Bridging the Gap: Understanding the Differing Research Expectations of First-Year Students and Professor
Keywords:First-year students, research practices, information literacy
AbstractObjective: This study sought to better understand the research expectations of first-year students upon beginning university study, and how these expectations differed from those of their professors. Most academic librarians observe that the research expectations of these two groups differ considerably and being able to articulate where these differences are greatest may help us provided more focused instruction, and allow us to work more effectively with professors and student support services.
Methods: 317 first-year undergraduate students and 75 professors at Mount Saint Vincent University in Halifax, NS were surveyed to determine what they each expected of first-year student research. Students were surveyed on the first day of term so as to best understand their research expectations as they transitioned from high school to university.
Results: The gulf between student and professor research expectations was found to be considerable, especially in areas such as time required for reading and research, and the resources necessary to do research. While students rated their preparedness for university as high, they also had high expectations related to their ability to use non-academic sources. Not unexpectedly, the majority of professors believed that students are not prepared to do university-level research, they do not take enough responsibility for their own learning, they should use more academic research sources, and read twice as much as students believe they should.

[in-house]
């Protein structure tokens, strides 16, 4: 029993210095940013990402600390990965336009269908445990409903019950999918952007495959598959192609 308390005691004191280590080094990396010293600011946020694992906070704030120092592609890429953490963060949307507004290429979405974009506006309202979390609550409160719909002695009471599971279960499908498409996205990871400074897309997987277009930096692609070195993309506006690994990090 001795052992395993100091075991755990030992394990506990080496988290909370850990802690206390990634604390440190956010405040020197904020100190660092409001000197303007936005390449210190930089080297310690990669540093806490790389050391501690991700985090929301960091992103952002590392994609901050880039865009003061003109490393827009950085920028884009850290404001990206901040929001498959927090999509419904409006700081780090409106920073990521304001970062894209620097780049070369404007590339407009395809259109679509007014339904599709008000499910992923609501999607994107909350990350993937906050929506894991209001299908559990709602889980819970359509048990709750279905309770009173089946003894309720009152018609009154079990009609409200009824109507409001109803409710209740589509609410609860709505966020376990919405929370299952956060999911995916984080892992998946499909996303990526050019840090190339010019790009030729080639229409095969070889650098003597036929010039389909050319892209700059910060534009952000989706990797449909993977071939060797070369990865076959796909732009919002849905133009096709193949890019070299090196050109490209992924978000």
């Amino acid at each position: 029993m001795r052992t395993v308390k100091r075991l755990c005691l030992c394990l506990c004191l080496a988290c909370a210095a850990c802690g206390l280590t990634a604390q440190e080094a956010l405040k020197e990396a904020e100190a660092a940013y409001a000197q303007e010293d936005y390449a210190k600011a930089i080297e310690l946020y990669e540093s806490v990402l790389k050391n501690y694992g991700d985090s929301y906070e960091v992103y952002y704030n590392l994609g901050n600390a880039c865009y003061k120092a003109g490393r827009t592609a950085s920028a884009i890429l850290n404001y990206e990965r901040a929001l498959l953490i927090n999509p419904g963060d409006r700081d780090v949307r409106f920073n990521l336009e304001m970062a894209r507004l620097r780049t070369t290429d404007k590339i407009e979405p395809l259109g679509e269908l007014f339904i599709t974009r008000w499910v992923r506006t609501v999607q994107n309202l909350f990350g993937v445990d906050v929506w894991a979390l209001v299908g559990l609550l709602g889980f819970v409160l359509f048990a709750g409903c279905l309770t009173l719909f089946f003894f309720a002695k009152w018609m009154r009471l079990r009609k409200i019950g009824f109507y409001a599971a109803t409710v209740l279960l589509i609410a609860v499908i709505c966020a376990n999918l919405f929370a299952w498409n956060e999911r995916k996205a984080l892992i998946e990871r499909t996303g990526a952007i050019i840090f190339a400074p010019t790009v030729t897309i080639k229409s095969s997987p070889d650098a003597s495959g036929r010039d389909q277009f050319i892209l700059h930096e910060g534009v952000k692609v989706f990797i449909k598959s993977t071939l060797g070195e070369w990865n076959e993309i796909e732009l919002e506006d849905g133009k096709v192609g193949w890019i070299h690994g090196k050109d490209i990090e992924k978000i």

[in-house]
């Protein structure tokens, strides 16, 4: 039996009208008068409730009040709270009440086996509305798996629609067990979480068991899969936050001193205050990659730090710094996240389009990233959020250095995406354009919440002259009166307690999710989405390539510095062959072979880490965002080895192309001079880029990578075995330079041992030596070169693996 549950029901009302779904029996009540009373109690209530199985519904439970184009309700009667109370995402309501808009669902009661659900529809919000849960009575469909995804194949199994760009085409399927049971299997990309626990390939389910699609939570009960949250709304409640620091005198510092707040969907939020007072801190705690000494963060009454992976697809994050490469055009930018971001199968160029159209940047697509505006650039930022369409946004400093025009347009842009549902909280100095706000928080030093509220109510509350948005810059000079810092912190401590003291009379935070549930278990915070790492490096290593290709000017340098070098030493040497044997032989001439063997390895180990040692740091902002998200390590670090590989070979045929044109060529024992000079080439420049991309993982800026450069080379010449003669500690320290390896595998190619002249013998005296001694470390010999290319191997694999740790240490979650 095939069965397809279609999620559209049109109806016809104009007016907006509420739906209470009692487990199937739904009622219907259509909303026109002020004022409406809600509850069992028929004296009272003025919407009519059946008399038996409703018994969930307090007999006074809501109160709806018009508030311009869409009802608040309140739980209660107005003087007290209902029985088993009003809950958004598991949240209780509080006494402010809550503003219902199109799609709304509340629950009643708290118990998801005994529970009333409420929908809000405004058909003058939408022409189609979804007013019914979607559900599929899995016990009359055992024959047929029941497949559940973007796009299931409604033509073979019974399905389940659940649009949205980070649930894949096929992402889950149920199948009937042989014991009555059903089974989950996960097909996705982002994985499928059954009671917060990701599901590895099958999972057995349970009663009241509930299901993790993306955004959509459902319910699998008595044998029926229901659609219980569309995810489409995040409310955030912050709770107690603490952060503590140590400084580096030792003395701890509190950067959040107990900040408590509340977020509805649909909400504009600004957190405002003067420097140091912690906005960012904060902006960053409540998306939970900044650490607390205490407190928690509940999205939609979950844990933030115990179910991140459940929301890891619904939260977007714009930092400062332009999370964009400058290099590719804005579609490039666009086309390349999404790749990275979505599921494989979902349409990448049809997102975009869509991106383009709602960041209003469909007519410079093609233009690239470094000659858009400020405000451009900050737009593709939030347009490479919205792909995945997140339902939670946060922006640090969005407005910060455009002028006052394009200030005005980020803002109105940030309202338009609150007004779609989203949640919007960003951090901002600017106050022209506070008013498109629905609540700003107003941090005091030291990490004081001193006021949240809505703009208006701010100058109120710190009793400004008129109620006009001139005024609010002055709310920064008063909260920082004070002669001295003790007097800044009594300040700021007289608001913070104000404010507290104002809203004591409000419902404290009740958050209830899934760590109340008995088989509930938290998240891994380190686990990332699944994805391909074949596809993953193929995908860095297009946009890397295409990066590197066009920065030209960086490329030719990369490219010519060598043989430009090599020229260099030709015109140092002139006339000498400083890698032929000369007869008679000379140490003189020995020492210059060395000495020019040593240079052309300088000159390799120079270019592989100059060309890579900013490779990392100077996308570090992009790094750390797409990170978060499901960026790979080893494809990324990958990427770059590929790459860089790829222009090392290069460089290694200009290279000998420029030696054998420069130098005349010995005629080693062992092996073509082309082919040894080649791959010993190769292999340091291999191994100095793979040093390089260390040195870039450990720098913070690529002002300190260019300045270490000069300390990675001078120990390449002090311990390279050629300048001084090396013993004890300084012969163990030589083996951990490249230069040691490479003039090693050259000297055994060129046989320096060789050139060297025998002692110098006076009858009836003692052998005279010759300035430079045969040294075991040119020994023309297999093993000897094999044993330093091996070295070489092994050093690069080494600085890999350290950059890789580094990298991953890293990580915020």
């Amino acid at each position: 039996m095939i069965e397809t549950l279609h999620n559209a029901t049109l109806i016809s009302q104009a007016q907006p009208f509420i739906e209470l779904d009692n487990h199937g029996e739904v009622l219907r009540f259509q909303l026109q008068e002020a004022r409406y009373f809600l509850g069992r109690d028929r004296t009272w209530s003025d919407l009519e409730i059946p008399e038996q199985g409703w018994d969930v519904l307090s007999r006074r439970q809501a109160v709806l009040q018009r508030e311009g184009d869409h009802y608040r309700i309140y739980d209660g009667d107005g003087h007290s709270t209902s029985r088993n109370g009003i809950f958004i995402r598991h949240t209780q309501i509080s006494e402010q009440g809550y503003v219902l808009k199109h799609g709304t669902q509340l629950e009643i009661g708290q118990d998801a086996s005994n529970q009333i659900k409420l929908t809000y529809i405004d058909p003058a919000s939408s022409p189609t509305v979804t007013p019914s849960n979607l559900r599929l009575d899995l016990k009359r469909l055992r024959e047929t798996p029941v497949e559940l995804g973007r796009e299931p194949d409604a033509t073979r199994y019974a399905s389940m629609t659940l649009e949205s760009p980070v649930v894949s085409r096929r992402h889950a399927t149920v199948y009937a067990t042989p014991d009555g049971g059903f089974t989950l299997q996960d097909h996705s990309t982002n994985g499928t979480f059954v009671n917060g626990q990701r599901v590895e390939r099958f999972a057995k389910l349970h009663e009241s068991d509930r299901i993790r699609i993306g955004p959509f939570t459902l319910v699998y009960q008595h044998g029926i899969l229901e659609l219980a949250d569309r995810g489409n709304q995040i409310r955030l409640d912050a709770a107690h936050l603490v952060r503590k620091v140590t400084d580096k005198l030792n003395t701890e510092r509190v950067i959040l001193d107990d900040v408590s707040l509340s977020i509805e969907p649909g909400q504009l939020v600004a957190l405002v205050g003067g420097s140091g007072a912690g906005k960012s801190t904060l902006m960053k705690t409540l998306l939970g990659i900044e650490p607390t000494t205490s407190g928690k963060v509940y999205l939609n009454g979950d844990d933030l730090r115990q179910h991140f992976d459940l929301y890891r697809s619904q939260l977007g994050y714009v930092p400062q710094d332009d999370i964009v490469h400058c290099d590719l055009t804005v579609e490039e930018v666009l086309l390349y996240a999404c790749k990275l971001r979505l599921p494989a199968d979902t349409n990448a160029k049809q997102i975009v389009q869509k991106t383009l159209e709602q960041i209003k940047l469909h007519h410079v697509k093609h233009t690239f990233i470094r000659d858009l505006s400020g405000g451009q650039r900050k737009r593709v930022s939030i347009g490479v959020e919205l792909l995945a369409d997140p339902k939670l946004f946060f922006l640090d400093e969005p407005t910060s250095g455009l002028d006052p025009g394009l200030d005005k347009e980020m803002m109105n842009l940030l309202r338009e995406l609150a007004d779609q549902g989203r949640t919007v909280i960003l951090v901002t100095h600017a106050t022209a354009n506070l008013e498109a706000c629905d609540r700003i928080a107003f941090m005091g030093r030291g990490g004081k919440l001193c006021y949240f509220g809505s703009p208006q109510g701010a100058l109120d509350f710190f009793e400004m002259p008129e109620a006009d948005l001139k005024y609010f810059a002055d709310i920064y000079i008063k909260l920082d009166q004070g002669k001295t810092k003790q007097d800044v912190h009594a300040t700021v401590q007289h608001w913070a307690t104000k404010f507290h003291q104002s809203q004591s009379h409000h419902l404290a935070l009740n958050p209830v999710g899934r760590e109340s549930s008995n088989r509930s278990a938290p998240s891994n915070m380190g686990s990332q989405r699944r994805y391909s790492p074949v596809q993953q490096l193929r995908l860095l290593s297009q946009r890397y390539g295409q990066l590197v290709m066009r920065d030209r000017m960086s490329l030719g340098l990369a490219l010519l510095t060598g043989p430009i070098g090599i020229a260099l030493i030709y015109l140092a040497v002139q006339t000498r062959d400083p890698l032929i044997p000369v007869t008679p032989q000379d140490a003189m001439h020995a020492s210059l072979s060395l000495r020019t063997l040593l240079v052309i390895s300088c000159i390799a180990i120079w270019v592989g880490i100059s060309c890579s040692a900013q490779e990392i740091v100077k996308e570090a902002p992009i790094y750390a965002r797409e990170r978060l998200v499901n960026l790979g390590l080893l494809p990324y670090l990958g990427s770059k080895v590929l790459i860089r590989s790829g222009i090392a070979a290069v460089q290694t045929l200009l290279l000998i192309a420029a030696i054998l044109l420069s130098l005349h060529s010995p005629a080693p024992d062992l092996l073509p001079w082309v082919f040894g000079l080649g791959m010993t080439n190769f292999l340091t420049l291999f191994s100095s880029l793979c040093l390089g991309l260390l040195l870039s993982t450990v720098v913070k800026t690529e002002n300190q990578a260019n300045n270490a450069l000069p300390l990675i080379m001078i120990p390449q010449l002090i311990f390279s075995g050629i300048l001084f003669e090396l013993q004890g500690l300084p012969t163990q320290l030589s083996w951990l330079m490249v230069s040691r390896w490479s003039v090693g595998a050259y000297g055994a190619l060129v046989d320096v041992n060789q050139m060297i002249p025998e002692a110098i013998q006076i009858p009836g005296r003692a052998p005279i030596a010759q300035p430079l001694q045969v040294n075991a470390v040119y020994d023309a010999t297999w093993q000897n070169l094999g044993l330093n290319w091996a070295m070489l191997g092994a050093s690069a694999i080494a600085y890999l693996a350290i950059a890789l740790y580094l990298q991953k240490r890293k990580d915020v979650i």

Conclusions: By better understanding differing research expectations, students can be guided very early in their studies about appropriate academic research practices, and librarians and professors can provide students with improved research instruction. Strategies for working with students, professors and the university community are discussed.
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